It wasn’t until the sun was halfway across the sky that they saw something bobbing on the water in the distance. When the turtle had gotten close enough to recognize the shape of the muskrat, still and soundless, the other animals jumped into the water to pull the little body onto the turtle’s shell. As they began to mourn the muskrat, arranging the body in the centre of the shell in alignment with the path of the sun, they noticed that one of the muskrat’s paws was shut tight. Gently, the otter opened it and found a small bit of dark mud inside.
The animals began to celebrate, their joy mixed with many tears, as they turned the muskrat’s paw to drop the mud on to the turtle’s shell. The land that grew from that small bit of mud, clasped in the paw of the humble muskrat, lies beneath our feet today.
“I always wondered how the animals got there in the first place,” I remember saying to Hunter, crunching through the snow and ice that still stuck to the ground. “Did Dad ever tell you that part?”
“No, I don’t think so,” Hunter responded.
I couldn’t recall either.
Many Indigenous scholars have said for years that we, as Indigenous peoples, are leading lives in our post-apocalypse. When I had first heard this idea, it immediately resonated, explaining (at least in part) why the myth of the remaking of the world struck a chord so deep within me, even as a kid. The fact that the ways of life that would be recognizable to our ancestors are gone, likely never to return, creates a strange form of grief that is difficult to explain to someone who doesn’t already know it in their blood and bones.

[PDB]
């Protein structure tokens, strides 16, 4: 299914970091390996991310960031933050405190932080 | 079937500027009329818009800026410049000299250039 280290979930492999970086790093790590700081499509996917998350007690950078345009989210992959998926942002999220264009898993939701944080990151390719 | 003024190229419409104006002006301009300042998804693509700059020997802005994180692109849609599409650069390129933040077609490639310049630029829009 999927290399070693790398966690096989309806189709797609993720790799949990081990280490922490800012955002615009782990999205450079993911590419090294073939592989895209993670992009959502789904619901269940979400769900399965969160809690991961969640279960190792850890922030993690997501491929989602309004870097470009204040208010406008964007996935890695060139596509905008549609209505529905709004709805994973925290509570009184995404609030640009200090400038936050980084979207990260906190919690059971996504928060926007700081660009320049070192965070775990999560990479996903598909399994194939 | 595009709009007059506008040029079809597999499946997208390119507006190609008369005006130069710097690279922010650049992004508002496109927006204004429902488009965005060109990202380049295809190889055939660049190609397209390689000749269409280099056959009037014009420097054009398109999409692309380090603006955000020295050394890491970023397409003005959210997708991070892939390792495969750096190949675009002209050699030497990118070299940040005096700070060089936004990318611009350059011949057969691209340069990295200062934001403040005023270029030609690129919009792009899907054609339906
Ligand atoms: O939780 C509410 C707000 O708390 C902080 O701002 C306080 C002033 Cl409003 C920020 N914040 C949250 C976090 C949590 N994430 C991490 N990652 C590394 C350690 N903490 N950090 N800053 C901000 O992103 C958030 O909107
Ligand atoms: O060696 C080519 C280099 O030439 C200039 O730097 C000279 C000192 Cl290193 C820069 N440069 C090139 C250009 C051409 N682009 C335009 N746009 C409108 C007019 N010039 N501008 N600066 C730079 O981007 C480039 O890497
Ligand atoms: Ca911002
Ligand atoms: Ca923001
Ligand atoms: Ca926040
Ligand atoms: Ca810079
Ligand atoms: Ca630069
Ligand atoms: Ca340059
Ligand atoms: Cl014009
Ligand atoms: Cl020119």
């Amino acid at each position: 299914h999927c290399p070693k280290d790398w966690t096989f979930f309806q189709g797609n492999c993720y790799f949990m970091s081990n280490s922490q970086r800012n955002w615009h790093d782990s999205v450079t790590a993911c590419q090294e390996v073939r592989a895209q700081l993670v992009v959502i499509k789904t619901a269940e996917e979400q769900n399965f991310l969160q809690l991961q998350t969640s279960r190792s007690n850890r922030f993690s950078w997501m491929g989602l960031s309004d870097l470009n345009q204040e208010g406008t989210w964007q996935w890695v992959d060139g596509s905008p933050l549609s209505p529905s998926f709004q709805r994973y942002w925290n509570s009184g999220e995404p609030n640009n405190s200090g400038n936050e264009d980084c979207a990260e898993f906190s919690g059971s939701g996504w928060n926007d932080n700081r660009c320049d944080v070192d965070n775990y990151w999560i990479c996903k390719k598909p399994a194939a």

…it’s always there—providing teachings about loss and loneliness that no one wants, but everyone needs.
I find this grief to be an omnipresent character in my storytelling. It’s rarely the main character, but it’s always there—providing teachings about loss and loneliness that no one wants, but everyone needs. My sense of duty to sit with this teacher, listen intently, and try to bring those teachings forward in my stories led me to jokingly coin a term that I honestly feel suits me better than playwright: Apocalypse Doula, one who sits in between the old world and the new.
As March turned to April, then slowly to May, something about the liminality of the pandemic (a port of call for Apocalypse Doulas such as myself) brought clearly to mind the story of the animals on the back of the turtle. “How did they do it?” I would wonder aloud to Hunter and anyone else who knew the story well, “How did the animals move from losing everything of the old world, that grief, and decide to try and create something new? Why is that part of the story untold?”